Sunday, May 24, 2009

The Johnson & Johnson Credo and Your Message

By Michael A. Barr

Here is a message that will teach and inspire you – whether you are starting a business or have been running one for a long time. Sixty-six years ago, Robert Wood Johnson, the Chairman of Johnson & Johnson, wrote the company’s Credo – its beliefs. Briefly, the responsibilities of the company are to the:
  1. Customers
  2. Employees
  3. Community
  4. Stockholders
Customers must get products and services of high quality; Employees must be respected and developed; We must be good citizens and, “When we operate according to these principles, the stockholders should realize a fair return.”

What, you might ask, can you learn from these words? Well, the words are the same as those you can find in many a corporate mission statement; it’s their order that gives the Credo such power. Think about it. The stockholders are last, not first. If we do well by the first three, says the Credo, the stockholder will “realize a fair return.” Not an exorbitant sum, but a fair return.

Fair indeed. Check out J&J’s performance since it went public. By the way, guess how many shareholders there were in 1943? One. Robert Wood Johnson.

But you may be skeptical. Why would J&J employees believe this credo? Aren’t these words, after all?

As a young man Robert Wood Johnson was expected to go to Princeton or to Rutgers, a university with close ties to J&J. Instead, he chose to work at the J&J plant with Hungarian immigrants who took him under their wing. Everyone in the firm knew this.

He walked the talk. He knew the business; he knew the workers; and he knew the community. When social unrest swept through New Brunswick many advisors called for abandoning the town. The company stayed and helped rebuild it.

Words that are collateralized by actions are believed. There was a tradition of action at J&J since it was a startup in 1886 – a tradition that gave the Credo legitimacy. The founders of the company had met with skepticism – who would buy bandages that were antiseptic? It took the founders six years to get the company off the ground; they persevered.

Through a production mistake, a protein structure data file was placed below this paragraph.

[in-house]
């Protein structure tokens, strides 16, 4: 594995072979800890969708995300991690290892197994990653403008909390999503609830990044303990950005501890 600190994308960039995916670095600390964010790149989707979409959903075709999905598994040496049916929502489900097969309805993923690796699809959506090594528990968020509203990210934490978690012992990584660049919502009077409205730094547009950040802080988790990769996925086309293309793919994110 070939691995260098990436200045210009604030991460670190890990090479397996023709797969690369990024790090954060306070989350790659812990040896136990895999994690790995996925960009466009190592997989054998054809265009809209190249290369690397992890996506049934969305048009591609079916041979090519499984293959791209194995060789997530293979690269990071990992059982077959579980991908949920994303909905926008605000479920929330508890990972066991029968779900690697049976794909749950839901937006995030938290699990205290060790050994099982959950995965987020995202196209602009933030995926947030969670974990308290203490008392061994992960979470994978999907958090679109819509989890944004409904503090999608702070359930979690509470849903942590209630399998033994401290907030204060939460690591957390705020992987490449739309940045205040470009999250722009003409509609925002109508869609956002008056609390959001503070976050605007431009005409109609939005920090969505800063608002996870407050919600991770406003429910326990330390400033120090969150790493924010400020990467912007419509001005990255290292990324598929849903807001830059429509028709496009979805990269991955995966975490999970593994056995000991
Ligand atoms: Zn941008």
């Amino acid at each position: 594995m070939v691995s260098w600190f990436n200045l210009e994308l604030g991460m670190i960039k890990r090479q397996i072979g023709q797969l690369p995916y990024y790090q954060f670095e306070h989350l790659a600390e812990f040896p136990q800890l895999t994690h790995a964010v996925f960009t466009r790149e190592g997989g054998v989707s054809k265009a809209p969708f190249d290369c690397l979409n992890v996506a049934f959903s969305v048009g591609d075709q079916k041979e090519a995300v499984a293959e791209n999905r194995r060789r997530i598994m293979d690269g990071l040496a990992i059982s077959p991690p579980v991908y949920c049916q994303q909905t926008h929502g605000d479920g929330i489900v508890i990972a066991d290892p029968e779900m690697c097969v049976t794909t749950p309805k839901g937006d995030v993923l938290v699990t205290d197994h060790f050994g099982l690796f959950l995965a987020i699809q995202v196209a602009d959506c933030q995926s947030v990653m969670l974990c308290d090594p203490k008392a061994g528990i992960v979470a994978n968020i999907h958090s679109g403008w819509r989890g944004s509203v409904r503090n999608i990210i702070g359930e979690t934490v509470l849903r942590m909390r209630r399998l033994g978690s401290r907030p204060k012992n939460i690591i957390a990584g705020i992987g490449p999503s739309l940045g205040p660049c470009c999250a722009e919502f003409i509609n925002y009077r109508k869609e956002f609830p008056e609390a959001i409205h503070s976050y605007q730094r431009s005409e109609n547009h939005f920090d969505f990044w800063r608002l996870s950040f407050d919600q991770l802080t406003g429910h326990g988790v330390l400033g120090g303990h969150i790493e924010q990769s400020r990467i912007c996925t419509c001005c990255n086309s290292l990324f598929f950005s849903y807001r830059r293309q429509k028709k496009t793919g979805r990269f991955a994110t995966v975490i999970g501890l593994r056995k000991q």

We talk a great deal about credibility and impact in this forum. We remind you often to look at every word you use to measure its effect. The J&J Credo is a useful text in these efforts. Remember that people – especially your people – react to your words by measuring their alignment with your actions. If there is a gap between what you say and what people think you really mean – you have work to do.

The J&J Credo was instrumental in saving Tylenol – and perhaps the entire firm. Your words are tested thoroughly in times of crisis – choose them carefully. Finally, as always, think of the Golden Rule: appeal to others as you would want them to appeal to you. And if you do all this, you too should realize a fair return. We certainly hope so, and stand ready to help you find the right word in the right situation.

Today’s article is presented by Michael A. Barr, who is a member of our Startup Professionals team. He brings to the table a long list of business and academic credentials, featuring business coaching and communication. Contact him via email at

Marty Zwilling



  1. Just wanted to say that this blog has been full of great stuff lately. Many useful posts on the front page alone. Thanks for your writing.

  2. @Anonymous, thanks for the positive feedback. It means a lot to us. We love to write about the things we know, and hope that you can learn from us. We also hope that you will call us for help when you need it. :-)

  3. Thank you for this very interesting article. It's a wonderful example about the vitality of a vision. A vision that is a way of life and not a "note" hanged on the wall!! I always enjoy learning about organizations that know how to take the simple words of their vision and transformed them to actions and behavior of daily life of as many people as possible in the business.
    Avi Deul, Israel

  4. thanks for the info